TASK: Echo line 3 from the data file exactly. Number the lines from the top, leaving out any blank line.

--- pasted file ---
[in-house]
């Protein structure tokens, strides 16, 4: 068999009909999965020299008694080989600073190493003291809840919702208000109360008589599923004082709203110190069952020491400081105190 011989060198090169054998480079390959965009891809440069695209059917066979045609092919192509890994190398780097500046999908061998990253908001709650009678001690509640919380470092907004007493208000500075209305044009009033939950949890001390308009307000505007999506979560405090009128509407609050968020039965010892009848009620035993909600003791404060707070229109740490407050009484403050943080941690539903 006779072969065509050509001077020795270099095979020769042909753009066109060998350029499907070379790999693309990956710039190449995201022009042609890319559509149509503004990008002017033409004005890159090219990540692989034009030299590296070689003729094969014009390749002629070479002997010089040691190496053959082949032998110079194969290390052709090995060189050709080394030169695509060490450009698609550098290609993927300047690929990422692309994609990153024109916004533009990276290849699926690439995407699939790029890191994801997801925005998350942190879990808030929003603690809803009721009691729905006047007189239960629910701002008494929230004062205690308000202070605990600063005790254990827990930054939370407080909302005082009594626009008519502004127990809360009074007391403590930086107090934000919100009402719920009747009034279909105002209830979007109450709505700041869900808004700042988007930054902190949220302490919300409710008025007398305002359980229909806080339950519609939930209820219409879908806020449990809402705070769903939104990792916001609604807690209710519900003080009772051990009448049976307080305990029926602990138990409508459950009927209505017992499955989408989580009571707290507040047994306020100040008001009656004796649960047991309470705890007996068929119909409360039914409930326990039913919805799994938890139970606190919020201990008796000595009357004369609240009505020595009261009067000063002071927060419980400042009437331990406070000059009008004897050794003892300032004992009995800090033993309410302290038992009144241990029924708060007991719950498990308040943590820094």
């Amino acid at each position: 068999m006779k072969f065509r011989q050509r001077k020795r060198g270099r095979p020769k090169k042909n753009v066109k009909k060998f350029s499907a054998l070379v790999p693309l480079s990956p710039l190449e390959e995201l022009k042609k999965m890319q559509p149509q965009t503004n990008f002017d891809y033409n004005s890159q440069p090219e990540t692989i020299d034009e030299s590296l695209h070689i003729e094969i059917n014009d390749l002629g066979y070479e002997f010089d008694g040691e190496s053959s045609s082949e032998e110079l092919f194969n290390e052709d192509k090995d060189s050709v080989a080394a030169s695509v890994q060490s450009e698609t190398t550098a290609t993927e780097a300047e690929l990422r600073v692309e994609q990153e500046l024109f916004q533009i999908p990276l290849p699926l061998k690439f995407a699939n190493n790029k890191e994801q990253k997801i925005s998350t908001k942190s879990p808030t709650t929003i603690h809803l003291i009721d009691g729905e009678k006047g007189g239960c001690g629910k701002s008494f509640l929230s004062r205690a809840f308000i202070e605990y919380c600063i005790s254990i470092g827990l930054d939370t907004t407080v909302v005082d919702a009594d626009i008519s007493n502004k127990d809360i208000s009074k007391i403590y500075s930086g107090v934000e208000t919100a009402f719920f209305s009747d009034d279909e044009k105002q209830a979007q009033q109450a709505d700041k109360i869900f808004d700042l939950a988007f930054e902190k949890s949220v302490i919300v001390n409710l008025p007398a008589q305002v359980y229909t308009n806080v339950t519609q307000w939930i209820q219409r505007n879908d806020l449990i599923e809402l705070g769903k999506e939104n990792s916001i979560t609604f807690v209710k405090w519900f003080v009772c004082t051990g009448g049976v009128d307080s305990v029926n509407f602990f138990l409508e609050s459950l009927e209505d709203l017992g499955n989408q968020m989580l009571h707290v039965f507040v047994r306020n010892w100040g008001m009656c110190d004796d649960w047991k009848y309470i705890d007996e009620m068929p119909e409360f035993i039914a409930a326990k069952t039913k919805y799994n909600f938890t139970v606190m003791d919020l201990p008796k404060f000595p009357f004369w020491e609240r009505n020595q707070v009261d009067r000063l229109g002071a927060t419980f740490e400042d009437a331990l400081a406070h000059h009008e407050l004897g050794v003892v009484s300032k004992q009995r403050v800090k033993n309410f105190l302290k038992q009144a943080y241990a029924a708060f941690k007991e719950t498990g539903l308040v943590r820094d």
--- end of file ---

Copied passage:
């Amino acid at each position: 068999m006779k072969f065509r011989q050509r001077k020795r060198g270099r095979p020769k090169k042909n753009v066109k009909k060998f350029s499907a054998l070379v790999p693309l480079s990956p710039l190449e390959e995201l022009k042609k999965m890319q559509p149509q965009t503004n990008f002017d891809y033409n004005s890159q440069p090219e990540t692989i020299d034009e030299s590296l695209h070689i003729e094969i059917n014009d390749l002629g066979y070479e002997f010089d008694g040691e190496s053959s045609s082949e032998e110079l092919f194969n290390e052709d192509k090995d060189s050709v080989a080394a030169s695509v890994q060490s450009e698609t190398t550098a290609t993927e780097a300047e690929l990422r600073v692309e994609q990153e500046l024109f916004q533009i999908p990276l290849p699926l061998k690439f995407a699939n190493n790029k890191e994801q990253k997801i925005s998350t908001k942190s879990p808030t709650t929003i603690h809803l003291i009721d009691g729905e009678k006047g007189g239960c001690g629910k701002s008494f509640l929230s004062r205690a809840f308000i202070e605990y919380c600063i005790s254990i470092g827990l930054d939370t907004t407080v909302v005082d919702a009594d626009i008519s007493n502004k127990d809360i208000s009074k007391i403590y500075s930086g107090v934000e208000t919100a009402f719920f209305s009747d009034d279909e044009k105002q209830a979007q009033q109450a709505d700041k109360i869900f808004d700042l939950a988007f930054e902190k949890s949220v302490i919300v001390n409710l008025p007398a008589q305002v359980y229909t308009n806080v339950t519609q307000w939930i209820q219409r505007n879908d806020l449990i599923e809402l705070g769903k999506e939104n990792s916001i979560t609604f807690v209710k405090w519900f003080v009772c004082t051990g009448g049976v009128d307080s305990v029926n509407f602990f138990l409508e609050s459950l009927e209505d709203l017992g499955n989408q968020m989580l009571h707290v039965f507040v047994r306020n010892w100040g008001m009656c110190d004796d649960w047991k009848y309470i705890d007996e009620m068929p119909e409360f035993i039914a409930a326990k069952t039913k919805y799994n909600f938890t139970v606190m003791d919020l201990p008796k404060f000595p009357f004369w020491e609240r009505n020595q707070v009261d009067r000063l229109g002071a927060t419980f740490e400042d009437a331990l400081a406070h000059h009008e407050l004897g050794v003892v009484s300032k004992q009995r403050v800090k033993n309410f105190l302290k038992q009144a943080y241990a029924a708060f941690k007991e719950t498990g539903l308040v943590r820094d």